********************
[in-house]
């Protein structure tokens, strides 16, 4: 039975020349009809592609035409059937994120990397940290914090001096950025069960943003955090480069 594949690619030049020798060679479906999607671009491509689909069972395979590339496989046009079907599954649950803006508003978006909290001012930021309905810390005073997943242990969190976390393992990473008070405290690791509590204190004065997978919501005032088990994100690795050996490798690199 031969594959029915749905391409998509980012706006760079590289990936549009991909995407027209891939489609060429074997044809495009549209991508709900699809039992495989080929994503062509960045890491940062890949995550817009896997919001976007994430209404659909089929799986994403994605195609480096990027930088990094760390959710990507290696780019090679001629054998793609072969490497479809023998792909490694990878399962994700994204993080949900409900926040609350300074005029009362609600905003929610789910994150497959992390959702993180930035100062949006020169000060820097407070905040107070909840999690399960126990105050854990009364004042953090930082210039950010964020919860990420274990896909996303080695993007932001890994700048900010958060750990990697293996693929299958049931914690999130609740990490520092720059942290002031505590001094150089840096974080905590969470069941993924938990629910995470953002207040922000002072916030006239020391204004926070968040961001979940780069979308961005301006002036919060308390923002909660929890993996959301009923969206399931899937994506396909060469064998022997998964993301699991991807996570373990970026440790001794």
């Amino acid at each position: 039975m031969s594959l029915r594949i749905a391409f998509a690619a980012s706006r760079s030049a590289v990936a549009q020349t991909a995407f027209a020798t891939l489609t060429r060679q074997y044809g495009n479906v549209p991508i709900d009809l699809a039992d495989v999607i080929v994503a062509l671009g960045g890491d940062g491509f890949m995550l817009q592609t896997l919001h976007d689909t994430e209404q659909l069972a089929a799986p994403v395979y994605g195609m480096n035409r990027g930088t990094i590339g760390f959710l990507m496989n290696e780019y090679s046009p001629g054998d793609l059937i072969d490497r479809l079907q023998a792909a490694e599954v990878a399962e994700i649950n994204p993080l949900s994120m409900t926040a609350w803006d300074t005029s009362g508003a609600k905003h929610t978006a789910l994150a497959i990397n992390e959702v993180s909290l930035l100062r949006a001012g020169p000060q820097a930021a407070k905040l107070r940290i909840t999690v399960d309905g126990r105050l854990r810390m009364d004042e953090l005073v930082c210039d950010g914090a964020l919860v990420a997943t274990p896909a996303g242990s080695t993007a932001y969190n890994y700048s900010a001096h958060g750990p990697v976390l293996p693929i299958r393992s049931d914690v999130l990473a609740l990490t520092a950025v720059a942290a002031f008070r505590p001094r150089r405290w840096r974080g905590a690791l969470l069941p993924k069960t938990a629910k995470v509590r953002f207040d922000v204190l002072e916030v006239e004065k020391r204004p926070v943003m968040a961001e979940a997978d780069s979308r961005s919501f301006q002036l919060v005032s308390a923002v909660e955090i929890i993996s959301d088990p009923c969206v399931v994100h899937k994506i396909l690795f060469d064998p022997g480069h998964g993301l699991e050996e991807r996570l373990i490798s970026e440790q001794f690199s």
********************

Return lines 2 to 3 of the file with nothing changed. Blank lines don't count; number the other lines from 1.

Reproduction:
């Protein structure tokens, strides 16, 4: 039975020349009809592609035409059937994120990397940290914090001096950025069960943003955090480069 594949690619030049020798060679479906999607671009491509689909069972395979590339496989046009079907599954649950803006508003978006909290001012930021309905810390005073997943242990969190976390393992990473008070405290690791509590204190004065997978919501005032088990994100690795050996490798690199 031969594959029915749905391409998509980012706006760079590289990936549009991909995407027209891939489609060429074997044809495009549209991508709900699809039992495989080929994503062509960045890491940062890949995550817009896997919001976007994430209404659909089929799986994403994605195609480096990027930088990094760390959710990507290696780019090679001629054998793609072969490497479809023998792909490694990878399962994700994204993080949900409900926040609350300074005029009362609600905003929610789910994150497959992390959702993180930035100062949006020169000060820097407070905040107070909840999690399960126990105050854990009364004042953090930082210039950010964020919860990420274990896909996303080695993007932001890994700048900010958060750990990697293996693929299958049931914690999130609740990490520092720059942290002031505590001094150089840096974080905590969470069941993924938990629910995470953002207040922000002072916030006239020391204004926070968040961001979940780069979308961005301006002036919060308390923002909660929890993996959301009923969206399931899937994506396909060469064998022997998964993301699991991807996570373990970026440790001794």
């Amino acid at each position: 039975m031969s594959l029915r594949i749905a391409f998509a690619a980012s706006r760079s030049a590289v990936a549009q020349t991909a995407f027209a020798t891939l489609t060429r060679q074997y044809g495009n479906v549209p991508i709900d009809l699809a039992d495989v999607i080929v994503a062509l671009g960045g890491d940062g491509f890949m995550l817009q592609t896997l919001h976007d689909t994430e209404q659909l069972a089929a799986p994403v395979y994605g195609m480096n035409r990027g930088t990094i590339g760390f959710l990507m496989n290696e780019y090679s046009p001629g054998d793609l059937i072969d490497r479809l079907q023998a792909a490694e599954v990878a399962e994700i649950n994204p993080l949900s994120m409900t926040a609350w803006d300074t005029s009362g508003a609600k905003h929610t978006a789910l994150a497959i990397n992390e959702v993180s909290l930035l100062r949006a001012g020169p000060q820097a930021a407070k905040l107070r940290i909840t999690v399960d309905g126990r105050l854990r810390m009364d004042e953090l005073v930082c210039d950010g914090a964020l919860v990420a997943t274990p896909a996303g242990s080695t993007a932001y969190n890994y700048s900010a001096h958060g750990p990697v976390l293996p693929i299958r393992s049931d914690v999130l990473a609740l990490t520092a950025v720059a942290a002031f008070r505590p001094r150089r405290w840096r974080g905590a690791l969470l069941p993924k069960t938990a629910k995470v509590r953002f207040d922000v204190l002072e916030v006239e004065k020391r204004p926070v943003m968040a961001e979940a997978d780069s979308r961005s919501f301006q002036l919060v005032s308390a923002v909660e955090i929890i993996s959301d088990p009923c969206v399931v994100h899937k994506i396909l690795f060469d064998p022997g480069h998964g993301l699991e050996e991807r996570l373990i490798s970026e440790q001794f690199s």